24 Steps In Dhirubhai Ambani’s Life That Made Him A Formidible Legend

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Updated on 1 May, 2015 at 6:03 pm



1. Dhirajlal Hirachand Ambani (1932 – 2002) was born in a Modh family in Gujarat. His father, Hirachand Gordhandhas Ambani, was a school teacher.

2. Dhirubhai (as he came to be known) first ventured into entrepreneurial territory by selling bhajias to pilgrims at Mount Girnar.

3. Dhirubhhai completed his matriculation at 16 and moved to Aden, Yemen, where he got work as a gas-station attendant for A. Besse & Co. for a salary of Rs. 300 pm.

4. In 1958, he returned to India with Rs. 50,000/- and set up a textile trading company, Majin, along with his cousin, Champaklal Damani.

5. Reliance Commercial Corporation was set up in Narsinatha Street in Masjid Bunder in a 33 sq m room that had one table, three chairs and a land-line phone.

6. In 1965, the cousins parted ways due to differing opinions on business matters and differing personalities as well.

7. Dhirubhai moved to an apartment in Altamount Road in South Mumbai and by the late 1970s, his net worth stood at around Rs 10 lakhs.

8. According to sources, Ambani would export goods, like spices and rayon, at a loss but import goods, like nylon, anticipating heavy demand and earning 300% profits.

9. In 1977, Dhirubhai started his first textile mill in Naroda, Ahemdabad. His brand ‘Vimal’ was named after his nephew, Vimal Ambani.

10. Reliance Industries became the first private sector company to hold its annual meetings inside stadiums. This was because Dhirubhai managed to convince many rural Gujaratis to become shareholders.

11. In 1986, 350,000 shareholders attended the Annual General Meeting held in Cross Maidan in Mumbai.

12. In 1982, a bear cartel from Calcutta started to short sell Reliance shares, but some brokers (known as ‘Friends of Reliance’) bought the short sold shares in the BSE.

13. At settlement, Dhirubhai gave money to the stock brokers who’d bought Reliance shares. As the Bulls demanded a penalty sum of Rs 35 per share, Reliance shares shot above Rs 180 in minutes.

14. After this, the BSE was shut down for 3 business days. The BSE brought the penalty sum down to Rs 2. The Bear Cartel then bought higher-priced Reliance shares, thus increasing Dhirubhai’s profits.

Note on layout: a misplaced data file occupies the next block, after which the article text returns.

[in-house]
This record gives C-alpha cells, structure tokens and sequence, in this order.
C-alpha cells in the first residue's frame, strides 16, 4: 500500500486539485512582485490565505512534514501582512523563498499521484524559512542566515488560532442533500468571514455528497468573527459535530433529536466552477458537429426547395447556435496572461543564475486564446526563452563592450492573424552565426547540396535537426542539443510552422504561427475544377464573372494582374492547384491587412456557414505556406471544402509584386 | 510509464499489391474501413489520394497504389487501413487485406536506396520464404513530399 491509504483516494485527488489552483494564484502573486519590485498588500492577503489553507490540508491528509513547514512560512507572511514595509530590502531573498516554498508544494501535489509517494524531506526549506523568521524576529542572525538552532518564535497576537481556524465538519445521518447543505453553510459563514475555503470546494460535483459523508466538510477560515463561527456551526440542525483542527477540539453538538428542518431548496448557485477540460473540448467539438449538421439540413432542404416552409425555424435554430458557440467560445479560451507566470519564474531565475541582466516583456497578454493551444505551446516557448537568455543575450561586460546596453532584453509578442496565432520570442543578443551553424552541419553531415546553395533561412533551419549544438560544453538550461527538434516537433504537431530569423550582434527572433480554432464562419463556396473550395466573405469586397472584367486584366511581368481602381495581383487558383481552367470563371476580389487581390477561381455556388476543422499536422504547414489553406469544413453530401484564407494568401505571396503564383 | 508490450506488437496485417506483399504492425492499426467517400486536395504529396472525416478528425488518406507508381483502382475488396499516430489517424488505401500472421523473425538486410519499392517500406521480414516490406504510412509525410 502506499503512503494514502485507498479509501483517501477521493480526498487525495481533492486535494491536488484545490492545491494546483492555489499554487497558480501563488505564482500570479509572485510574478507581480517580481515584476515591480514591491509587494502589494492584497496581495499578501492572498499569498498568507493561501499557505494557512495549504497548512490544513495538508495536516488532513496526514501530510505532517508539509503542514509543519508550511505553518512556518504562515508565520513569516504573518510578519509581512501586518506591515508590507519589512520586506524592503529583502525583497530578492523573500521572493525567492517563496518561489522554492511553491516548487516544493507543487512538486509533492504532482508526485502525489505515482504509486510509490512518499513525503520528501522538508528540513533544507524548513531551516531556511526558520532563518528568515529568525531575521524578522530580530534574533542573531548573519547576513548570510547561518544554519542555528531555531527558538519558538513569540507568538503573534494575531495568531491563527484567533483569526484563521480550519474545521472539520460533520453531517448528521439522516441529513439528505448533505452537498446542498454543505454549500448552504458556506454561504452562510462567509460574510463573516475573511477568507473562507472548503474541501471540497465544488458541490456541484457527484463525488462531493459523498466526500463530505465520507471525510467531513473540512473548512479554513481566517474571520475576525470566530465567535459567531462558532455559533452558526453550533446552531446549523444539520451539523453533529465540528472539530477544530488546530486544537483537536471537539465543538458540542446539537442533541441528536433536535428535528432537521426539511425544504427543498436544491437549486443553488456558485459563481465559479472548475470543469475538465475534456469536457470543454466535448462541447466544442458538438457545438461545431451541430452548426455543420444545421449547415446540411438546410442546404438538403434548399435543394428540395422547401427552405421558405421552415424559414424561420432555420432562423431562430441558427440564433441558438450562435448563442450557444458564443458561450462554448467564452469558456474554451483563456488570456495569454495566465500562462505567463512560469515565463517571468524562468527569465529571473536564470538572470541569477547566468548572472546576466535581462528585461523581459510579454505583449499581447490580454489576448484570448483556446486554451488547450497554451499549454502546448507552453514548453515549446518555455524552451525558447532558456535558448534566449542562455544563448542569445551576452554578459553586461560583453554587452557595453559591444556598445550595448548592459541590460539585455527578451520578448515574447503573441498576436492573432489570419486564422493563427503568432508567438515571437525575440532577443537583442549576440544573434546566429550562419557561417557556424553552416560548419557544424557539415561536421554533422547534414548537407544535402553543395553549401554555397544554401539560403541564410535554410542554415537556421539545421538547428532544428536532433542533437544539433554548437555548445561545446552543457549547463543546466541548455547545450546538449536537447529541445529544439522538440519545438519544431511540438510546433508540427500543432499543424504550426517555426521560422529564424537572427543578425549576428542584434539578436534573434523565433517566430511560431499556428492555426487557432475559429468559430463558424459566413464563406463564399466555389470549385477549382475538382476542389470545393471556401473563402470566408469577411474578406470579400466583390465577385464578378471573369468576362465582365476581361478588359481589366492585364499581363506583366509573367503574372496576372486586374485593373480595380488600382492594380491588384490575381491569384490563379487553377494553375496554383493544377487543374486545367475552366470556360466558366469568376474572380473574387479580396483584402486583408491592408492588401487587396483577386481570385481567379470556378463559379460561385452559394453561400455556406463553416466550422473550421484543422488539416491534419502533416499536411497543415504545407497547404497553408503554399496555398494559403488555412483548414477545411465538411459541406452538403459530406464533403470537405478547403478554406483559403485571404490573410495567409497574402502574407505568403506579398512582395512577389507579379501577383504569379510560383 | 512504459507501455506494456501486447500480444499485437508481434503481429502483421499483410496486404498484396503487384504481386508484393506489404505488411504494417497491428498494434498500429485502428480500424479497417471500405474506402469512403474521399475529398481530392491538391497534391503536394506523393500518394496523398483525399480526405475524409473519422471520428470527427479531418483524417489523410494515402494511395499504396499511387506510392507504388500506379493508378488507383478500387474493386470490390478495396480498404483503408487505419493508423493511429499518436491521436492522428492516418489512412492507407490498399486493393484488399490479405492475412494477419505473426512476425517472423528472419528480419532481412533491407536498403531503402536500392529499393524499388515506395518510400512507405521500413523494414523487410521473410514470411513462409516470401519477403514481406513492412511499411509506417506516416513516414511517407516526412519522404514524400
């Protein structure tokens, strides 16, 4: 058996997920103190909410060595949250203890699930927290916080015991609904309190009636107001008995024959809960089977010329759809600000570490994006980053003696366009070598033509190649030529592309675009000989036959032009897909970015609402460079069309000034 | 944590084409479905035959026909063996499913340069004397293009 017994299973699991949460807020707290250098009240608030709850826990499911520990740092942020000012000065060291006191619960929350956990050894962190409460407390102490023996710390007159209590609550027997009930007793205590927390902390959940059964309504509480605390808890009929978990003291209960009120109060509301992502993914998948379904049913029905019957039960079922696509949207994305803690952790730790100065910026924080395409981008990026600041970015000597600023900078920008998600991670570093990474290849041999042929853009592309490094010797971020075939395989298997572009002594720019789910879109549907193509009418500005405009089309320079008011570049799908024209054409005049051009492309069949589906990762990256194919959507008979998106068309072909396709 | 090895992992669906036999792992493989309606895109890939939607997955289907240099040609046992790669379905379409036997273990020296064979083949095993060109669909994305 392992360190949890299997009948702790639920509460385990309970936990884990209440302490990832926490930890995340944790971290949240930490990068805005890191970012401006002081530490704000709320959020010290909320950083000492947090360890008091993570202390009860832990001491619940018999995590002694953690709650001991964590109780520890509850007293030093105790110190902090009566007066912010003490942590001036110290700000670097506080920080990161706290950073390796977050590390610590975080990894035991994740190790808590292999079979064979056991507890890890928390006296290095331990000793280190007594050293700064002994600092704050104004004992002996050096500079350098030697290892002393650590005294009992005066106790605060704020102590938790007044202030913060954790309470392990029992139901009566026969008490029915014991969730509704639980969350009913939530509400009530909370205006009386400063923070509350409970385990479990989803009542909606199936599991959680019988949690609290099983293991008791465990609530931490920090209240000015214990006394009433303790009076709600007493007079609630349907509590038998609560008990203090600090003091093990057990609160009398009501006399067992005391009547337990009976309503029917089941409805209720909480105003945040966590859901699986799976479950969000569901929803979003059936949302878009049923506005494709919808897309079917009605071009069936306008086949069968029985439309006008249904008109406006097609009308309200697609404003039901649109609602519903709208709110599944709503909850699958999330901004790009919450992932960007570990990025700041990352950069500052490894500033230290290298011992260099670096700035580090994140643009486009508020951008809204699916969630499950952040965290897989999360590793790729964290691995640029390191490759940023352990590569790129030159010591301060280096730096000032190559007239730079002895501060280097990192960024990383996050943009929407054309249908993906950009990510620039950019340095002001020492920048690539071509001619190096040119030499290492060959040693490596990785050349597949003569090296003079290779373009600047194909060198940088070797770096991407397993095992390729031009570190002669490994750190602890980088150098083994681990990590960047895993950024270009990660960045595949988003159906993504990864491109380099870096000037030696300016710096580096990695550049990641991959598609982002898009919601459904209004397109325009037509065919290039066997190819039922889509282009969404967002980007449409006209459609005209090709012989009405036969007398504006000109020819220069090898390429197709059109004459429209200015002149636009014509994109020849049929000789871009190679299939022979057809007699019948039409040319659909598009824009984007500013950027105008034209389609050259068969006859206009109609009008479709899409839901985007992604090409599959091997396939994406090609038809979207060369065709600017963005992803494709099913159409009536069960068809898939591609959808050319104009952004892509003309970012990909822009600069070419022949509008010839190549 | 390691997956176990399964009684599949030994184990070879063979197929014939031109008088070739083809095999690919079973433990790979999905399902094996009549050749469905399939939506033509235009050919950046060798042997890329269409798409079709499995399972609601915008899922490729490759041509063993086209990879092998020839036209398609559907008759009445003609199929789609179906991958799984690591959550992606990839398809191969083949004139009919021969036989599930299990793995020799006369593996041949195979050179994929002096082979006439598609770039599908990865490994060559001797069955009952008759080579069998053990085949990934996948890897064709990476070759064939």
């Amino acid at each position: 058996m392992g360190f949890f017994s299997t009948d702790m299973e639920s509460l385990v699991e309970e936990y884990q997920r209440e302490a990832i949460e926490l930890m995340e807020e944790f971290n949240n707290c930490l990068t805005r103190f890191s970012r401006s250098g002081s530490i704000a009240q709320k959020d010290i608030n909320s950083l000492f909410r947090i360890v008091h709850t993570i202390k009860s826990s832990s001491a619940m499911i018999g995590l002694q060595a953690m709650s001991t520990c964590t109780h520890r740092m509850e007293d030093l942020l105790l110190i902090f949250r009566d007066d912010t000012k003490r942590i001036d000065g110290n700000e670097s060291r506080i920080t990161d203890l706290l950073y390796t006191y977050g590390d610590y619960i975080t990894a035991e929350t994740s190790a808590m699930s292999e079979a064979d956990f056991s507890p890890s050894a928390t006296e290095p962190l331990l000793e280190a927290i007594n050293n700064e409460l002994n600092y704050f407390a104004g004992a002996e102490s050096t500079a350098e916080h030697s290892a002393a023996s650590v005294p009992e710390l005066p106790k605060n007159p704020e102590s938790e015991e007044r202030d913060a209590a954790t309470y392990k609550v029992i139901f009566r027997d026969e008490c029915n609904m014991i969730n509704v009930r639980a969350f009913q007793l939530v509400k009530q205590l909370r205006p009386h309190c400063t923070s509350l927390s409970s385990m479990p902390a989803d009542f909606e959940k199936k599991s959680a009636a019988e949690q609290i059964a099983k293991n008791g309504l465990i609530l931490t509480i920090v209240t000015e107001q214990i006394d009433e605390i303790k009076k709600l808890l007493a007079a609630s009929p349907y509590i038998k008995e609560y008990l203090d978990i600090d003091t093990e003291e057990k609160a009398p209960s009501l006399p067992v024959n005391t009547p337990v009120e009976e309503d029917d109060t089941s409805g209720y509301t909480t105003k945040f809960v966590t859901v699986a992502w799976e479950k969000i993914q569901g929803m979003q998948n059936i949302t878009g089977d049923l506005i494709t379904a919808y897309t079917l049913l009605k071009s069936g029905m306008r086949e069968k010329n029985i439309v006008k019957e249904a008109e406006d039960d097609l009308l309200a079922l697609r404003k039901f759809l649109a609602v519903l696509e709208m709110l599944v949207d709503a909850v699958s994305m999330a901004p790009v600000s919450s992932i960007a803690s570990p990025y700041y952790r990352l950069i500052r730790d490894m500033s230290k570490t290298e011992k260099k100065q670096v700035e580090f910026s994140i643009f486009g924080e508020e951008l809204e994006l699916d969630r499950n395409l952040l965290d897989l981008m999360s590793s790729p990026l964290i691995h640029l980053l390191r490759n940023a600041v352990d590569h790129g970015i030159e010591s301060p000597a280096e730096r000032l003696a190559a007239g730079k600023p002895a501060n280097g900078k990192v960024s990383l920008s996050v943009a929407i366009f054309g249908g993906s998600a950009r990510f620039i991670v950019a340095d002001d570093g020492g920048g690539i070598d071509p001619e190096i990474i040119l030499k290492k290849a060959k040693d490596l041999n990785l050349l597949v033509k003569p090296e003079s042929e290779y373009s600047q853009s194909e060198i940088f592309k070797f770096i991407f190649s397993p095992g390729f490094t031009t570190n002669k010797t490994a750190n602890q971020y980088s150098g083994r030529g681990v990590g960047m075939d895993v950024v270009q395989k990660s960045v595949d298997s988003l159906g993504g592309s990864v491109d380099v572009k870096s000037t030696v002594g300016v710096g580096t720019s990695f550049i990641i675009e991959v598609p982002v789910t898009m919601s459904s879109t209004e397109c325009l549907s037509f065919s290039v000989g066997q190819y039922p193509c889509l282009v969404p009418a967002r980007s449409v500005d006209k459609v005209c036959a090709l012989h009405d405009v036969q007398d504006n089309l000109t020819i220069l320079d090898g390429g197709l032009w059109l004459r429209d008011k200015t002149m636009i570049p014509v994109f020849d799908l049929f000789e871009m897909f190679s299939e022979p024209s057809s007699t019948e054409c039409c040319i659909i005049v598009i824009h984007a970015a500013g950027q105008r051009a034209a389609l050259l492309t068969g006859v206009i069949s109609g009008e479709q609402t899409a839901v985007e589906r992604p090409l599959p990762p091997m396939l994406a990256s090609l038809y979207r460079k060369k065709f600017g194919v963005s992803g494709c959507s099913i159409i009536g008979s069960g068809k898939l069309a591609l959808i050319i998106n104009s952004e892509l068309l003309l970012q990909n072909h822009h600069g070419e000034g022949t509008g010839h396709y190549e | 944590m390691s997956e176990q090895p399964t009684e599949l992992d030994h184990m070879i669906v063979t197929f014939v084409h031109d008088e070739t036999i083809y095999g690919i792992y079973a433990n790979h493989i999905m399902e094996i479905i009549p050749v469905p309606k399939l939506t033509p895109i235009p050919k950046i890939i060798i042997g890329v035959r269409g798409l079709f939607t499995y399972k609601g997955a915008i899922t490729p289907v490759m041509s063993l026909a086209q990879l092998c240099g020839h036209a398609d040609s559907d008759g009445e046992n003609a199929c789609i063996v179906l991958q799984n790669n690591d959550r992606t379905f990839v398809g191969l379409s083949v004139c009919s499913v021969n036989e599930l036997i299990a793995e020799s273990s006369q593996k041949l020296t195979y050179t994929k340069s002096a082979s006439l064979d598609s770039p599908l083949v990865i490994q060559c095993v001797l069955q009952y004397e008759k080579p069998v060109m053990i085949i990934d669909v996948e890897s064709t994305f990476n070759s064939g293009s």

15. When people questioned Dhirubhai’s rise from rags to riches so fast, Pranab Mukherjee (then Finance Minister) stated in parliament that an NRI had invested Rs 22 crores in Reliance.

16. These funds were routed through companies mostly registered in Isle of Man, such as Crocodile, Lota and Fiasco. Coincidentally, all promoters and owners of these companies were named Shah.

17. Later, Dhirubhai diversified his business into petrochemicals, telecommunications, information technology, energy, retail, capital markets, power, textiles, etc.

18. Dhirubhai formed an enmity with Nusli Wadia (of Bombay Dyeing). Both were political influencers and were known for getting their own way.

19. Ramnath Goenka, who acted first as a mediator between Wadia and Ambani, finally turned against Ambani when he was cheated out of a fair share in the company.

20. The Indian Express, published by Goenka, alleged that Dhirubhai was using unfair trade practices and accused the government of not doing enough to penalize Reliance.

21. Then, a journalist (together with Giani Zail Singh) ghost-wrote a letter from Singh to Rajiv Gandhi, which the Indian Express published – not realizing that its content had later been changed.

22. With Goenka now in a face-off with the government, Ambani was safe. In a raid of the Indian Express offices, the original ghost-written letter was found.

23. On June 24, 2002, Dhirubhai suffered a second stroke. One in 1986 had left his right hand paralyzed. He was in a coma for more than a week and then died on June 6.

24. His funeral procession, on June 7, was attended not only by celebrities, politicians and businessmen, but also thousands of ordinary people.

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